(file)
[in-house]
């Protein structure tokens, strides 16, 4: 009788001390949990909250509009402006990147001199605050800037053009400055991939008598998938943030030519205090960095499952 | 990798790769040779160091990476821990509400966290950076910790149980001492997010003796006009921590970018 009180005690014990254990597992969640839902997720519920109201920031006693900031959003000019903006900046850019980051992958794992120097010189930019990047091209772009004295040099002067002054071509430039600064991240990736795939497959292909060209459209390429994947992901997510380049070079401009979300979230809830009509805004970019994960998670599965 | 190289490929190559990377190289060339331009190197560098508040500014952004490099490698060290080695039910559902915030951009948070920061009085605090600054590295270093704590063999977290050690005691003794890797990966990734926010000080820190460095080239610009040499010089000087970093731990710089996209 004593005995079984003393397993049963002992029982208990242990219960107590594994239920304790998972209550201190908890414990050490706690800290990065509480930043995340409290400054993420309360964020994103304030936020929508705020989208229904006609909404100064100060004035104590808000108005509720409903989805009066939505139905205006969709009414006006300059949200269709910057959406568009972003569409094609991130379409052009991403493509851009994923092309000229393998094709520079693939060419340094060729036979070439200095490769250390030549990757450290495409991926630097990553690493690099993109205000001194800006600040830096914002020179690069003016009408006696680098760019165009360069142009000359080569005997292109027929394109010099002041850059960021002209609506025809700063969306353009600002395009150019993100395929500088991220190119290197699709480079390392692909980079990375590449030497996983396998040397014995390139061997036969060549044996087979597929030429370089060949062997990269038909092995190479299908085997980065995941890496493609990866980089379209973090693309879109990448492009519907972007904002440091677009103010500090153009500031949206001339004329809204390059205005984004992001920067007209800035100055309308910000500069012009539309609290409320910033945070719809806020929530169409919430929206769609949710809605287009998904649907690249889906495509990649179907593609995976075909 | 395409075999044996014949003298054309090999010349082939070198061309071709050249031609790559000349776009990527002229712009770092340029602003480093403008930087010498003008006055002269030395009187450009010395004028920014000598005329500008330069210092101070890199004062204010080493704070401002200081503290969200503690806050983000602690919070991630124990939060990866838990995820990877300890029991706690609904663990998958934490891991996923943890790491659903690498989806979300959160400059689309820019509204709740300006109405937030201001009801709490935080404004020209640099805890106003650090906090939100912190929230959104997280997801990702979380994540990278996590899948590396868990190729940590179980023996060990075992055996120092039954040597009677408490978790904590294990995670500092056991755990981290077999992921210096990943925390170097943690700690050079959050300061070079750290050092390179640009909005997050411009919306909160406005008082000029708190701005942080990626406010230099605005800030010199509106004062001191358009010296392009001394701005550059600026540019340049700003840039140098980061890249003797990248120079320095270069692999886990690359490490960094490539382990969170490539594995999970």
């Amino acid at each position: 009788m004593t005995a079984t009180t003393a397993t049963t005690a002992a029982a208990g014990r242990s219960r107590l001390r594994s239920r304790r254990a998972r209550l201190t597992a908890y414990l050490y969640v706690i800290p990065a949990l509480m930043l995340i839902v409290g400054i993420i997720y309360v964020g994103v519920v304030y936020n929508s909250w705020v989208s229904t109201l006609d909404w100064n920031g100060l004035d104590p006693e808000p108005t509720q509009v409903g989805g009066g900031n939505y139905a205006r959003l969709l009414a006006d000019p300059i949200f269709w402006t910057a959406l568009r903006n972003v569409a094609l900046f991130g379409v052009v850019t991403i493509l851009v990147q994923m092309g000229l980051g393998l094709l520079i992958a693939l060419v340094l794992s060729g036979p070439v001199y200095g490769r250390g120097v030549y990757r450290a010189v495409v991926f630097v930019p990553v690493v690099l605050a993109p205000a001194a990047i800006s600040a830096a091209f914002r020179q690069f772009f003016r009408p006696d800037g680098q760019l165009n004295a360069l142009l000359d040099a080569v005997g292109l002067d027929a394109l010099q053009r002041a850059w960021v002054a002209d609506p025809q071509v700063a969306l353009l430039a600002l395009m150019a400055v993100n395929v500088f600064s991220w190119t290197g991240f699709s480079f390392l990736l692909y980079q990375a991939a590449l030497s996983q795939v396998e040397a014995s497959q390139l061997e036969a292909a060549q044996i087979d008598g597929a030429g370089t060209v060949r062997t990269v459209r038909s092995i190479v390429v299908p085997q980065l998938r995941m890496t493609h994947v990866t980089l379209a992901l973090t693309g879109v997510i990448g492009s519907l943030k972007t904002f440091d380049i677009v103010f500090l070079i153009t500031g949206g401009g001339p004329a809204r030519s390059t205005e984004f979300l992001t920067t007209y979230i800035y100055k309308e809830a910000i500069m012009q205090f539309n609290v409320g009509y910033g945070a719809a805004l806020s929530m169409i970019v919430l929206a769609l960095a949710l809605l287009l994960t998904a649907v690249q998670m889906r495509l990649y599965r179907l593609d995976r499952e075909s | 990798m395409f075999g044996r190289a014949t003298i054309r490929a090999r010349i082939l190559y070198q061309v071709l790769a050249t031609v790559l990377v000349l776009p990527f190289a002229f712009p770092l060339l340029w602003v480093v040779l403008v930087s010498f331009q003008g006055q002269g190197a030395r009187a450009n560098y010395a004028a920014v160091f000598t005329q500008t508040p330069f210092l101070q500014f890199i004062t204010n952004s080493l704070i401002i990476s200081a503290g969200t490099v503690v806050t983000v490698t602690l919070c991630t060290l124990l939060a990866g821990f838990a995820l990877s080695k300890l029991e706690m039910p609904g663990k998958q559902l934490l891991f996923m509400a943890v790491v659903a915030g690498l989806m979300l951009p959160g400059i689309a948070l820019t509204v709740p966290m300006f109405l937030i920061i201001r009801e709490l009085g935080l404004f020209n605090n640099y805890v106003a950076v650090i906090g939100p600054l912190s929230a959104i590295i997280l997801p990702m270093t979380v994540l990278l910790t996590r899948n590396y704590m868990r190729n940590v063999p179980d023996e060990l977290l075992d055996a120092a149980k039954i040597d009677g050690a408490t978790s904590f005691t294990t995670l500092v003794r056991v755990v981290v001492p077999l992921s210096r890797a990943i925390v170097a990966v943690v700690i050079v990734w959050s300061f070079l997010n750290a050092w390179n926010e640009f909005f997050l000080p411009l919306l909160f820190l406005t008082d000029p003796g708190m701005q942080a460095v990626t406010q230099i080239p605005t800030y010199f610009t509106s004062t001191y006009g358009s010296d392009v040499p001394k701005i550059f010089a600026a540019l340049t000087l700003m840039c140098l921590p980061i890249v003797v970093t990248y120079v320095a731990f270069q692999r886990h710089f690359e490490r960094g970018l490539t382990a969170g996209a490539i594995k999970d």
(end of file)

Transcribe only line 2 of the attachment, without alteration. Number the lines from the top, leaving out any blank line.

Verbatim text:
């Protein structure tokens, strides 16, 4: 009788001390949990909250509009402006990147001199605050800037053009400055991939008598998938943030030519205090960095499952 | 990798790769040779160091990476821990509400966290950076910790149980001492997010003796006009921590970018 009180005690014990254990597992969640839902997720519920109201920031006693900031959003000019903006900046850019980051992958794992120097010189930019990047091209772009004295040099002067002054071509430039600064991240990736795939497959292909060209459209390429994947992901997510380049070079401009979300979230809830009509805004970019994960998670599965 | 190289490929190559990377190289060339331009190197560098508040500014952004490099490698060290080695039910559902915030951009948070920061009085605090600054590295270093704590063999977290050690005691003794890797990966990734926010000080820190460095080239610009040499010089000087970093731990710089996209 004593005995079984003393397993049963002992029982208990242990219960107590594994239920304790998972209550201190908890414990050490706690800290990065509480930043995340409290400054993420309360964020994103304030936020929508705020989208229904006609909404100064100060004035104590808000108005509720409903989805009066939505139905205006969709009414006006300059949200269709910057959406568009972003569409094609991130379409052009991403493509851009994923092309000229393998094709520079693939060419340094060729036979070439200095490769250390030549990757450290495409991926630097990553690493690099993109205000001194800006600040830096914002020179690069003016009408006696680098760019165009360069142009000359080569005997292109027929394109010099002041850059960021002209609506025809700063969306353009600002395009150019993100395929500088991220190119290197699709480079390392692909980079990375590449030497996983396998040397014995390139061997036969060549044996087979597929030429370089060949062997990269038909092995190479299908085997980065995941890496493609990866980089379209973090693309879109990448492009519907972007904002440091677009103010500090153009500031949206001339004329809204390059205005984004992001920067007209800035100055309308910000500069012009539309609290409320910033945070719809806020929530169409919430929206769609949710809605287009998904649907690249889906495509990649179907593609995976075909 | 395409075999044996014949003298054309090999010349082939070198061309071709050249031609790559000349776009990527002229712009770092340029602003480093403008930087010498003008006055002269030395009187450009010395004028920014000598005329500008330069210092101070890199004062204010080493704070401002200081503290969200503690806050983000602690919070991630124990939060990866838990995820990877300890029991706690609904663990998958934490891991996923943890790491659903690498989806979300959160400059689309820019509204709740300006109405937030201001009801709490935080404004020209640099805890106003650090906090939100912190929230959104997280997801990702979380994540990278996590899948590396868990190729940590179980023996060990075992055996120092039954040597009677408490978790904590294990995670500092056991755990981290077999992921210096990943925390170097943690700690050079959050300061070079750290050092390179640009909005997050411009919306909160406005008082000029708190701005942080990626406010230099605005800030010199509106004062001191358009010296392009001394701005550059600026540019340049700003840039140098980061890249003797990248120079320095270069692999886990690359490490960094490539382990969170490539594995999970």